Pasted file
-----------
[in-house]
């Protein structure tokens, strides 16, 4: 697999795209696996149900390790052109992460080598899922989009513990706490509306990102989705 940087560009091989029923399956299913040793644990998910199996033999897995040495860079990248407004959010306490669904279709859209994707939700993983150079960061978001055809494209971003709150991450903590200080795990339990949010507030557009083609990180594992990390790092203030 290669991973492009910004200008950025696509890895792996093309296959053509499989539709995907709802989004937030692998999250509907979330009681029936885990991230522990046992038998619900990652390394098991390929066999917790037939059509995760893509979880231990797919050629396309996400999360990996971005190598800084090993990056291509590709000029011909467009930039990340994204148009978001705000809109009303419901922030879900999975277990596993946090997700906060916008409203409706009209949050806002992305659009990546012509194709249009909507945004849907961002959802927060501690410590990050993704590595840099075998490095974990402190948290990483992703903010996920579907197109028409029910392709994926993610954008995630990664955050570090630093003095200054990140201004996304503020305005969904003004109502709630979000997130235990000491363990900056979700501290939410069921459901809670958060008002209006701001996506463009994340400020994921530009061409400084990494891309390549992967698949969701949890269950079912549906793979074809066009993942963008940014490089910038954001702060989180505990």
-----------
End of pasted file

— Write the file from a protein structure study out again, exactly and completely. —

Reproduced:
[in-house]
């Protein structure tokens, strides 16, 4: 697999795209696996149900390790052109992460080598899922989009513990706490509306990102989705 940087560009091989029923399956299913040793644990998910199996033999897995040495860079990248407004959010306490669904279709859209994707939700993983150079960061978001055809494209971003709150991450903590200080795990339990949010507030557009083609990180594992990390790092203030 290669991973492009910004200008950025696509890895792996093309296959053509499989539709995907709802989004937030692998999250509907979330009681029936885990991230522990046992038998619900990652390394098991390929066999917790037939059509995760893509979880231990797919050629396309996400999360990996971005190598800084090993990056291509590709000029011909467009930039990340994204148009978001705000809109009303419901922030879900999975277990596993946090997700906060916008409203409706009209949050806002992305659009990546012509194709249009909507945004849907961002959802927060501690410590990050993704590595840099075998490095974990402190948290990483992703903010996920579907197109028409029910392709994926993610954008995630990664955050570090630093003095200054990140201004996304503020305005969904003004109502709630979000997130235990000491363990900056979700501290939410069921459901809670958060008002209006701001996506463009994340400020994921530009061409400084990494891309390549992967698949969701949890269950079912549906793979074809066009993942963008940014490089910038954001702060989180505990």